one reason I chose to travel when I did this year was to have something memorable to say about my golden birthday. three years ago, I went to a club in North Park with two friends who were California natives. two years ago I went to the San Diego Zoo, then out to one of my favorite places in San Diego — the beach in Coronado. last year, I went out to Blue Mounds State Park with my parents for a hike on what was a decidedly, wonderfully fall day.
this year, I was in Prague. lovely, lovely Prague (even if it was sprinkling most of the day). I certainly didn’t want to go without some special birthday treat to mark the occasion, so after a morning of wandering around the city I popped into the Prague Bakeshop just a few blocks the fashionable Pařížská and Old Town Square. there, I enjoyed a cup of reasonable Earl Gray tea (the Czech Republic is not known for either its coffee or its tea) and a perfectly delectable white chocolate torte with chocolate crumb crust and fresh raspberries. I was never been much of a white chocolate person, but I do believe the Czech Republic might have me swayed in its favor now and forever.
while I was in Český Krumlov, among many pleasant local establishments, the owner of the Krumlov House recommended a place called Dobrá čajovna for tea. it’s down a back alley near the entrance to the castle and, she advised, served its teas in the style of their place of origin. I checked it out and was not disappointed; in addition to living up to it’s name as a “good tea house”, it lacked all trace of that blight of gorgeous tourist towns — the o.a.p. tour group/herd. my visit to the Krumlov Dobrá čajovna fell into a euphoric phase of my travels and I spent an hour and a half waxing … euphoric about travel in my journal (at nine pages, unquestionably my longest entry of the trip). I enjoyed my tea, wrote, savored the Czech atmosphere, watched the kids of one of the employees explore the cafe, and headed out and on to dinner.
a week later, back in Prague, wandering around a packed Wenceslas Square, I spied the cafe’s distinctive sign pointing down another back alley. same decor, same menu, same good tea, but a more Prague than Czech atmosphere (i.e. expat and/or international — lots of English). enjoyed my tea, rested my feet after walking back from Vysehrad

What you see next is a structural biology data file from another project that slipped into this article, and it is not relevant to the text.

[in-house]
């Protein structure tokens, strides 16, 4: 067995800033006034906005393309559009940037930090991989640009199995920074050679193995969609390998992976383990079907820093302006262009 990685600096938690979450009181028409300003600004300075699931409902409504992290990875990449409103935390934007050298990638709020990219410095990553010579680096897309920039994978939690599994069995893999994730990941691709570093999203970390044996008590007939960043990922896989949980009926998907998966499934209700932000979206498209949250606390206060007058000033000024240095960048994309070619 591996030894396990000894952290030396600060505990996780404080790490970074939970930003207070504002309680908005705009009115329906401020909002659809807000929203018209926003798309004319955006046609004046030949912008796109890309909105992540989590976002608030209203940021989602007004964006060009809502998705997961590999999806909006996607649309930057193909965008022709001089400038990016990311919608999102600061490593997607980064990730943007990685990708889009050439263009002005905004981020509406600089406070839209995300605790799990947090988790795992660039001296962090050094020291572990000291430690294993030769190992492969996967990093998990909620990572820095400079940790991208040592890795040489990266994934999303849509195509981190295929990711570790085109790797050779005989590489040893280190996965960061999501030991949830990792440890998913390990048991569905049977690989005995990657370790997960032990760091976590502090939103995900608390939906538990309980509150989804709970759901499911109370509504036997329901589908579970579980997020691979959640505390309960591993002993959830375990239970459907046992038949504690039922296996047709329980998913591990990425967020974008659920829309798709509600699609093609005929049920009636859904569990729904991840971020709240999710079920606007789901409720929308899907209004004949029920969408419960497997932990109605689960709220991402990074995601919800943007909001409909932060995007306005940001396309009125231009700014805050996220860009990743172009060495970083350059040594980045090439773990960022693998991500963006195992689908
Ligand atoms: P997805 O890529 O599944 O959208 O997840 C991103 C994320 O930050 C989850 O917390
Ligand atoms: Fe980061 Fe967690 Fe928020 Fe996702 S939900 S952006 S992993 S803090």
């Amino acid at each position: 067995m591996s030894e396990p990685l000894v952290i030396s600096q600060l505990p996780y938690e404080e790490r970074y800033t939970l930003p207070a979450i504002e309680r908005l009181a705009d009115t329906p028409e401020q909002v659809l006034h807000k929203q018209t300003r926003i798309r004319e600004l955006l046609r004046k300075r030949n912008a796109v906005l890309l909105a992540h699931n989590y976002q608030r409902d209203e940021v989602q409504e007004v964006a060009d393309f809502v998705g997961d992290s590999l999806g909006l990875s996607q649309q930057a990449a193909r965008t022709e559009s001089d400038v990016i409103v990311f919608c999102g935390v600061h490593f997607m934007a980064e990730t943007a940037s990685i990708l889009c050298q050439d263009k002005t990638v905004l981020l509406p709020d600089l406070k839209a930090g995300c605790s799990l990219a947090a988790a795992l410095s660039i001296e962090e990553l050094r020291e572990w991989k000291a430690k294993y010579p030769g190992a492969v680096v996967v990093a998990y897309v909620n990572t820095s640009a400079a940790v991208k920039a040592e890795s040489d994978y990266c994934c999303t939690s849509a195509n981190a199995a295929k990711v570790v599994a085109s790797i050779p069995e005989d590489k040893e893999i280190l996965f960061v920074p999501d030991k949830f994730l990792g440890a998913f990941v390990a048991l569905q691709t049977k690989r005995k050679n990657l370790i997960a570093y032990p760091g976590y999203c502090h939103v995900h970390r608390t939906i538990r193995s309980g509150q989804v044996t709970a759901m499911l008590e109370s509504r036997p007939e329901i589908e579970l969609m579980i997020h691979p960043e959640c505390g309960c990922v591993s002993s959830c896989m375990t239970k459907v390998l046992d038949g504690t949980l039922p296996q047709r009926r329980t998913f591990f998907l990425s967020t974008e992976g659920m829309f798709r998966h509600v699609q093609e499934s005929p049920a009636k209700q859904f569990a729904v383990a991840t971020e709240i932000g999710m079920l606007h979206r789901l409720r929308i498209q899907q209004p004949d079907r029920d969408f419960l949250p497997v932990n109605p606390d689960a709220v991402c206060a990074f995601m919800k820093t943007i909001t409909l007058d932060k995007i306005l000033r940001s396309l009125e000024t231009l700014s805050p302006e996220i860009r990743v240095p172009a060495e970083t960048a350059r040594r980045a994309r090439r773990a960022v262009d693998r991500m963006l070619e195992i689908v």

, wrote a shorter entry in my journal, read my book, and headed off to find dinner.
a week later, back in Madison, heading up Gilman St to exchange my movies at Four Star
, I once again spied the cafe’s distinctive sign. and it clicked, why the sign and decor looked familiar when I was in Krumlov — I’d been inside a Dobrá čajovna before, though one called the Dobrá Cafe. I must confess to feeling somewhat dismayed that this great teahouse I’d found turned out to be a chain — do U.S. companies have to co-opt everything
except it’s a Czech chain! the tea room in Wenceslas Square
in Prague is the original. the Communist regime forbid the importation of tea, but a group of tea enthusiasts met anyway to sample various teas smuggled into the country. after the Velvet Revolution, they opened the location in Wenceslas Square and have since expanded to all over the Czech Republic, as well as to Budapest, Krakow, Bratlisalva, Burlington, VT, and Madison, WI
! if you enjoy tea, and find yourself in any of these cities with some time to spend at a tea house, check this one out.
(incidentally, I figured out it was a Czech chain because the package of tea I bought for a friend last week was in English and Czech. why the hell else would the packaging be in Czech?! it is not a language one slaps on merchandise without reason.)